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The GOP’s white supremacy now has a smoking gun

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FILE PHOTO: U.S. President-elect Donald Trump speaks at his election night rally in Manhattan, New York, U.S., November 9, 2016. REUTERS/Carlo Allegri/File Photo

The United States Supreme Court is expected to rule shortly in the case of Department of Commerce v. New York—a critical legal battle over the addition of a citizenship question to the 2020 U.S. census. The Trump administration and Republican Party have pushed hard on the idea of collecting citizenship information from U.S. residents, claiming the move is not intended to be harmful and that it simply represents a bid to return the census to an earlier status quo. In fact, proponents have gone as far as to claim that such information would help enforce protections for minority voters under the Voting Rights Act.

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If Republicans have their way, the 2020 census will ask, “Is this person a citizen of the United States?” with four different “yes” options and a single option saying, “No, not a U.S. Citizen.” Sounds harmless enough—if there were a relationship of trust between undocumented immigrants and the U.S. government. Although there are laws prohibiting census responses from being shared with law enforcement or immigration authorities, critics have countered that asking about citizenship will lead to fear among undocumented people who may refuse to fill out the form and thus be unaccounted for in the results and underrepresented in Congress. If that was the Republicans’ intent all along, a smoking gun has now emerged confirming those fears.

Here’s the backstory: A longtime Republican operative named Thomas Hofeller, now deceased, was hired by a major GOP donor to study the impact of drawing congressional district lines based not on the number of residents, but on the number of voting-age citizens living in those districts. Every person living in the United States currently has the constitutional right to be represented in Congress, whether or not they are eligible to vote. Hofeller’s 2015 study, which focused on the state of Texas, concluded that districts based on voting-age citizens would be “advantageous to Republicans and non-Hispanic whites,” and that one way to achieve this change would be to include a citizenship question on the census.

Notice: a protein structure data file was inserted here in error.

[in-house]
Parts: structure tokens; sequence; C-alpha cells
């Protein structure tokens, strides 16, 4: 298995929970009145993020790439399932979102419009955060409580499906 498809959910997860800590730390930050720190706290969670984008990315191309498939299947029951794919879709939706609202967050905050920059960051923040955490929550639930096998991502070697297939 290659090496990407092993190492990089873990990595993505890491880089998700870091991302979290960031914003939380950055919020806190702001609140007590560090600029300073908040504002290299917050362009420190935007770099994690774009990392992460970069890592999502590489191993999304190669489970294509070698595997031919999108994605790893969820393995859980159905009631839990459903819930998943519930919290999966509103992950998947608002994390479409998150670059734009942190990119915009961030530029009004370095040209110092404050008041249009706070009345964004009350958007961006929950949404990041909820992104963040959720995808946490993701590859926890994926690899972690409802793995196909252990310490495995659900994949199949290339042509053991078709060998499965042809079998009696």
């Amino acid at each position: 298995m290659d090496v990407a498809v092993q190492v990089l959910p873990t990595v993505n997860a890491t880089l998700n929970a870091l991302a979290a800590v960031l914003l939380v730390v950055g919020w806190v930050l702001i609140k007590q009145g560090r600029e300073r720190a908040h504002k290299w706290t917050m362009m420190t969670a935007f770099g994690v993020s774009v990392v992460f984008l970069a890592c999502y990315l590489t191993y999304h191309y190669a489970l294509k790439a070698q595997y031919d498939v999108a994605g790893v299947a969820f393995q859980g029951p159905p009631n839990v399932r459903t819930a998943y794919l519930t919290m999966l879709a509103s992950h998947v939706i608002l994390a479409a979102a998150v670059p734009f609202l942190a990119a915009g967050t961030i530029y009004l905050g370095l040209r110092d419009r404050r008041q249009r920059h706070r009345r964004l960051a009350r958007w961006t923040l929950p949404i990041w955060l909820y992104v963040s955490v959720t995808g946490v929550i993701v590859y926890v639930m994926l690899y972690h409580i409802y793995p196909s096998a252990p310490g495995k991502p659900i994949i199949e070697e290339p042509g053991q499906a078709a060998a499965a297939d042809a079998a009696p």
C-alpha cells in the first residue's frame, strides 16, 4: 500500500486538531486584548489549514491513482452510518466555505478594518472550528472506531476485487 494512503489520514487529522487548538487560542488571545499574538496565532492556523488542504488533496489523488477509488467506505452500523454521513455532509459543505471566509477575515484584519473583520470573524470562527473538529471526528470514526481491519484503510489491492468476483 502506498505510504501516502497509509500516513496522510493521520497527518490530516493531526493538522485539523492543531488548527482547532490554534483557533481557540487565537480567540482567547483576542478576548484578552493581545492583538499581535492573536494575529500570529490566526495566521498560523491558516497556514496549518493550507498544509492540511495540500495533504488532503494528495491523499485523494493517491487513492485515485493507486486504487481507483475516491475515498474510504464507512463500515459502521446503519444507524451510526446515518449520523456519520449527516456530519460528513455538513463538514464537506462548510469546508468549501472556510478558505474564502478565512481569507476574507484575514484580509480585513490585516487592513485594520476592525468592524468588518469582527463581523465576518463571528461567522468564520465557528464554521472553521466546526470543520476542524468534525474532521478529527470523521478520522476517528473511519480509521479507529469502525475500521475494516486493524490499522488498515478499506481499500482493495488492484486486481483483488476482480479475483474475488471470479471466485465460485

What’s remarkable is that the push for the 2020 citizenship question traces its roots to a high-level Republican operative who carried great influence within the GOP. The New York Times described Hofeller as the “Michelangelo of gerrymandering, the architect of partisan political maps that cemented the party’s dominance across the country.”

The documents exposing Hofeller’s recommendation for rigging the census to benefit whites and Republicans were unearthed as part of a separate lawsuit on gerrymandering in which the pro-democracy organization Common Cause is involved. Dan Vicuña, the national redistricting manager of Common Cause, explained to me in an interview that the case “demonstrates that this administration is not interested in a fully funded, effective, correct census. What it’s trying to do is rig elections.”

To elevate the voting power of white Americans over non-white Americans while using minority voters’ rights as a foil is despicably racist.It is imperative to spell out Hofeller’s—and by extension the Republican Party’s—intentions as white supremacist. If you put this effort into the broader Republican-led assault on voting rights of people of color, voter purges, racial gerrymandering and nativist assaults on immigrants, among other overt and covert campaigns, a clear picture emerges of just how seriously the GOP bases its power on white supremacy.

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The lawsuit challenging the addition of the citizenship question is only days away from being ruled on by the U.S. Supreme Court. As soon as the new evidence came to light, the ACLU moved quickly to file a document asking the court to consider it. But with oral arguments being submitted in April, it is likely justices already have written their opinions, and the Justice Department—which under the leadership of Attorney General William Barr has become more politicized and partisan than ever—has vehemently opposed the introduction of the Hofeller evidence. In a document filing, the DOJ wrote, “The motion borders on frivolous, and appears to be an attempt to reopen the evidence in this already-closed case and to drag this Court into Plaintiffs’ eleventh-hour campaign to improperly derail the Supreme Court’s resolution of the government’s appeal.”